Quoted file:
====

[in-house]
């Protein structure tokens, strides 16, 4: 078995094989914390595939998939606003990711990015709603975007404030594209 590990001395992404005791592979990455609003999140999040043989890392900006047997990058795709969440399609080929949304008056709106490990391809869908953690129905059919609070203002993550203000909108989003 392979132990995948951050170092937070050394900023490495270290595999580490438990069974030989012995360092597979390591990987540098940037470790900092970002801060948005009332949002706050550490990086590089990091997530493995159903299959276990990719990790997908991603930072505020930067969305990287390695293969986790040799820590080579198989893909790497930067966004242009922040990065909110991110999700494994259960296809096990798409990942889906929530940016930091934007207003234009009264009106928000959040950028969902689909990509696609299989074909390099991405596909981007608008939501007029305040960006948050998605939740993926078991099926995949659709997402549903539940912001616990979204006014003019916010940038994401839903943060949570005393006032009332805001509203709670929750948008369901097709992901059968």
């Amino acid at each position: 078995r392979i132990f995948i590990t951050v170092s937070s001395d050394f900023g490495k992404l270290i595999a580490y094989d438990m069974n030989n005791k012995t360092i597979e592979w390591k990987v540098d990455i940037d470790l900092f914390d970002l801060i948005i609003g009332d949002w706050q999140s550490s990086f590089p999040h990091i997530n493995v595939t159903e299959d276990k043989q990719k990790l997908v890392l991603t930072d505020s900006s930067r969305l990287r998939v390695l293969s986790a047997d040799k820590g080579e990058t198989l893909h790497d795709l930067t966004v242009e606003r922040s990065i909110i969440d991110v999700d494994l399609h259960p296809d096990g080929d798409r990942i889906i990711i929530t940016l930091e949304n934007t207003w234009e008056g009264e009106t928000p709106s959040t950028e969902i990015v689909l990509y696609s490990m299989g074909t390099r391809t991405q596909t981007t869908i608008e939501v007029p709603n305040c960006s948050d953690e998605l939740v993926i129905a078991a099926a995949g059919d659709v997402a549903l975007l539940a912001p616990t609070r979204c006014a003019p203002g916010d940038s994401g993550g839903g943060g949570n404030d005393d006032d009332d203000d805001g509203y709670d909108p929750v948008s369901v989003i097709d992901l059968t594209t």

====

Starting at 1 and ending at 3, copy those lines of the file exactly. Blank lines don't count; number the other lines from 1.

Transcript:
[in-house]
């Protein structure tokens, strides 16, 4: 078995094989914390595939998939606003990711990015709603975007404030594209 590990001395992404005791592979990455609003999140999040043989890392900006047997990058795709969440399609080929949304008056709106490990391809869908953690129905059919609070203002993550203000909108989003 392979132990995948951050170092937070050394900023490495270290595999580490438990069974030989012995360092597979390591990987540098940037470790900092970002801060948005009332949002706050550490990086590089990091997530493995159903299959276990990719990790997908991603930072505020930067969305990287390695293969986790040799820590080579198989893909790497930067966004242009922040990065909110991110999700494994259960296809096990798409990942889906929530940016930091934007207003234009009264009106928000959040950028969902689909990509696609299989074909390099991405596909981007608008939501007029305040960006948050998605939740993926078991099926995949659709997402549903539940912001616990979204006014003019916010940038994401839903943060949570005393006032009332805001509203709670929750948008369901097709992901059968």
């Amino acid at each position: 078995r392979i132990f995948i590990t951050v170092s937070s001395d050394f900023g490495k992404l270290i595999a580490y094989d438990m069974n030989n005791k012995t360092i597979e592979w390591k990987v540098d990455i940037d470790l900092f914390d970002l801060i948005i609003g009332d949002w706050q999140s550490s990086f590089p999040h990091i997530n493995v595939t159903e299959d276990k043989q990719k990790l997908v890392l991603t930072d505020s900006s930067r969305l990287r998939v390695l293969s986790a047997d040799k820590g080579e990058t198989l893909h790497d795709l930067t966004v242009e606003r922040s990065i909110i969440d991110v999700d494994l399609h259960p296809d096990g080929d798409r990942i889906i990711i929530t940016l930091e949304n934007t207003w234009e008056g009264e009106t928000p709106s959040t950028e969902i990015v689909l990509y696609s490990m299989g074909t390099r391809t991405q596909t981007t869908i608008e939501v007029p709603n305040c960006s948050d953690e998605l939740v993926i129905a078991a099926a995949g059919d659709v997402a549903l975007l539940a912001p616990t609070r979204c006014a003019p203002g916010d940038s994401g993550g839903g943060g949570n404030d005393d006032d009332d203000d805001g509203y709670d909108p929750v948008s369901v989003i097709d992901l059968t594209t």